DigiVol is the Australian Museum’s largest citizen science programs started in 2011 and is adding considerable value to the digitisation of the Museum’s vast collections.
‘The Museum has created the hugely successful ‘DigiVol’- Digital Volunteer - program where volunteers from all over the globe can delve into the Australian Museum collection transcribing the data, so it is discoverable online for anyone to access anywhere in the world. This project has inspired other similar projects around the world,’ said Kim McKay, Director of the Australian Museum.
The Australian Museum collections are a rich source of scientific information. The data attached to objects in museum collections are as important as the objects themselves. This data is usually in the form of a label. Information on labels include where the object was collected, date of collection, collector name, and what the object is.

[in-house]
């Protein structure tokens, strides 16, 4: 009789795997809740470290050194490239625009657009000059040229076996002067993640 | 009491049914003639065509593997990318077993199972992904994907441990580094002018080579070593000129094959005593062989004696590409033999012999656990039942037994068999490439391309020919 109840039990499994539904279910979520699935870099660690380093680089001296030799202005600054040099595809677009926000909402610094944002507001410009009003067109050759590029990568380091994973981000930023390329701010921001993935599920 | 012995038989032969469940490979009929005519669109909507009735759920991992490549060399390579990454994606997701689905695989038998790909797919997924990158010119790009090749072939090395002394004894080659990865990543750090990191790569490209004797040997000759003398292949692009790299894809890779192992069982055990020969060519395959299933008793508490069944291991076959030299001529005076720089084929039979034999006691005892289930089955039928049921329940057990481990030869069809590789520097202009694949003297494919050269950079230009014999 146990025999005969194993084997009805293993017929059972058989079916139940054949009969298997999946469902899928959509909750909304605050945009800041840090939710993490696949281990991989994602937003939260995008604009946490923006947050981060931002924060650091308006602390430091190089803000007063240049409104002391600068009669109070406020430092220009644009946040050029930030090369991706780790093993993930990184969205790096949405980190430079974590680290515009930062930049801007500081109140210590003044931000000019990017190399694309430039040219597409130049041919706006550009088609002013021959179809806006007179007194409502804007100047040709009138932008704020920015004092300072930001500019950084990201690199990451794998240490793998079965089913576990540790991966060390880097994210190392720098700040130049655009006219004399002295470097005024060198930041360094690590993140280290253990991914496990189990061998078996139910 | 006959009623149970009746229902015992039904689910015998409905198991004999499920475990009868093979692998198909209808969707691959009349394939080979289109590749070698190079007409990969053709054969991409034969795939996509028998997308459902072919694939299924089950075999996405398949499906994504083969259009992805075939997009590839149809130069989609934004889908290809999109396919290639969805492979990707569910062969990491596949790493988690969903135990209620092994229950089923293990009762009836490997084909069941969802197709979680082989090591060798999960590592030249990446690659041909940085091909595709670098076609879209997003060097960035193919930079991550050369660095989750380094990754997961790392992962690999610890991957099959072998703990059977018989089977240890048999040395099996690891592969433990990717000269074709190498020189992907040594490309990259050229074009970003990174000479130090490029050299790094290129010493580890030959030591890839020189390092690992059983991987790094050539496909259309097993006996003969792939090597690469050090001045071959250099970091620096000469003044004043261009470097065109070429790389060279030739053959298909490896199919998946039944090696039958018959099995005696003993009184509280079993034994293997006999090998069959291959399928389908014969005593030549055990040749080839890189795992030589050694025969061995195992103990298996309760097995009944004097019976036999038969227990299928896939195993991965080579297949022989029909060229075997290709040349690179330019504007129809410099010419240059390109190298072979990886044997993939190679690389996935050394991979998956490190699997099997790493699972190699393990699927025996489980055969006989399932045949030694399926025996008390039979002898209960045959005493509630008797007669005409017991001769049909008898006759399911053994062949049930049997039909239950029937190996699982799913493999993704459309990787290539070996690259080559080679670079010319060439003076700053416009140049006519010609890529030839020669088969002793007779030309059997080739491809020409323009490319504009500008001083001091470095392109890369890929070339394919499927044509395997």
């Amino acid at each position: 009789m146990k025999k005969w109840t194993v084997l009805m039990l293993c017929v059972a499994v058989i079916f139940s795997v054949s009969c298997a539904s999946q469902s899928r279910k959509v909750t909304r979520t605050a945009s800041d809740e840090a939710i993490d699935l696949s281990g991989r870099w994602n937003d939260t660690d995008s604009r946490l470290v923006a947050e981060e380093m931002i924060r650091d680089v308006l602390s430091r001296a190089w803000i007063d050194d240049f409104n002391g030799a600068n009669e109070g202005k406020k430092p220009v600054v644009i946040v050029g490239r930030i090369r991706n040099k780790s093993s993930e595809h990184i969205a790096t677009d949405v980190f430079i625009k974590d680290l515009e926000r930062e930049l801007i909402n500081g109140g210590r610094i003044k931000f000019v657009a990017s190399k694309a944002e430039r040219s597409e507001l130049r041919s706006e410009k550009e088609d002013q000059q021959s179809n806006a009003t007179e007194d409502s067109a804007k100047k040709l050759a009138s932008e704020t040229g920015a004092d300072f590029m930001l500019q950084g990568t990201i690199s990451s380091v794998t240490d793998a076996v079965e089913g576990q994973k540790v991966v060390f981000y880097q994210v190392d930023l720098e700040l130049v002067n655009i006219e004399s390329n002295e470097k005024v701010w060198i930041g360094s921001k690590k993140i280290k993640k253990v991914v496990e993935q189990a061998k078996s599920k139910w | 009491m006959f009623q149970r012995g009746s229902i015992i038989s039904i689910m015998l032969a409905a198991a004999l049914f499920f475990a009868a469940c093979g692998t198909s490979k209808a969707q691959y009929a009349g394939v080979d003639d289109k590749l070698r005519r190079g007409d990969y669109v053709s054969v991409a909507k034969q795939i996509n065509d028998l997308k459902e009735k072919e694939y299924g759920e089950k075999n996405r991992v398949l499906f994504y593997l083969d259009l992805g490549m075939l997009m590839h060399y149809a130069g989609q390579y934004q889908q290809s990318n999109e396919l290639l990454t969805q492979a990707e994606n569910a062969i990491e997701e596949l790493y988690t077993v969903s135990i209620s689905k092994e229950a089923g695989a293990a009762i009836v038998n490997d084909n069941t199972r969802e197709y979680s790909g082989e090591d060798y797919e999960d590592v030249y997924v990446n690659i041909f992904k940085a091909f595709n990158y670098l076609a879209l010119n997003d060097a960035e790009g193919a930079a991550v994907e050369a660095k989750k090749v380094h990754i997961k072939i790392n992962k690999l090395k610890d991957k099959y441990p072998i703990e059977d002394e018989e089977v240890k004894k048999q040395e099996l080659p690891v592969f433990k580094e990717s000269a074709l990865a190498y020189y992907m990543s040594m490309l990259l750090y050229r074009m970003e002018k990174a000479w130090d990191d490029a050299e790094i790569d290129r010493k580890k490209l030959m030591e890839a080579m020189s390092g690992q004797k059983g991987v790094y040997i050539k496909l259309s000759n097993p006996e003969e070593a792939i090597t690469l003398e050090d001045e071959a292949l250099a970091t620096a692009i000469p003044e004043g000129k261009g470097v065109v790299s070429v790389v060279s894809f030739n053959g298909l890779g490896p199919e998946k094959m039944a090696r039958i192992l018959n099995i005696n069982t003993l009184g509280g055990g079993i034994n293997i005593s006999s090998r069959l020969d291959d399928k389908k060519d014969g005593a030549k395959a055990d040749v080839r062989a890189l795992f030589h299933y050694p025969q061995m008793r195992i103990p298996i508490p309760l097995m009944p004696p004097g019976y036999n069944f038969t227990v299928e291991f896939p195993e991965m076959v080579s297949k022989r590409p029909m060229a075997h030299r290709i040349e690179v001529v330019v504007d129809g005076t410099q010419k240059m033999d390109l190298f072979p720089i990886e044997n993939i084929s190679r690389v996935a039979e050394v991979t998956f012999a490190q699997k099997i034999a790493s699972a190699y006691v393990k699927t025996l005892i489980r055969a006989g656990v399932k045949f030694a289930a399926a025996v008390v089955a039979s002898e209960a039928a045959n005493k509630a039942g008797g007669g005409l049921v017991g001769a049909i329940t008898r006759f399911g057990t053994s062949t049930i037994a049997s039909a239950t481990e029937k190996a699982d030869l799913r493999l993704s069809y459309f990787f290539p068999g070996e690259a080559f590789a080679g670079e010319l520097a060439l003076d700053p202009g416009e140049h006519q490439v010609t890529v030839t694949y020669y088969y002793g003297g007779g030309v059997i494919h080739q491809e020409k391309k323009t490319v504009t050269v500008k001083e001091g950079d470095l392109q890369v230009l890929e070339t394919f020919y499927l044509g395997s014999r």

The DigiVol program is facilitating the development of volunteers of all ages, building a community that is making a significant contribution to collection management and biodiversity knowledge in Australia. The Australian Museum in partnership with the Atlas of Living Australia created the DigiVol portal (formerly the Biodiversity Volunteer Portal) which is a website for our online volunteer transcribers and validators.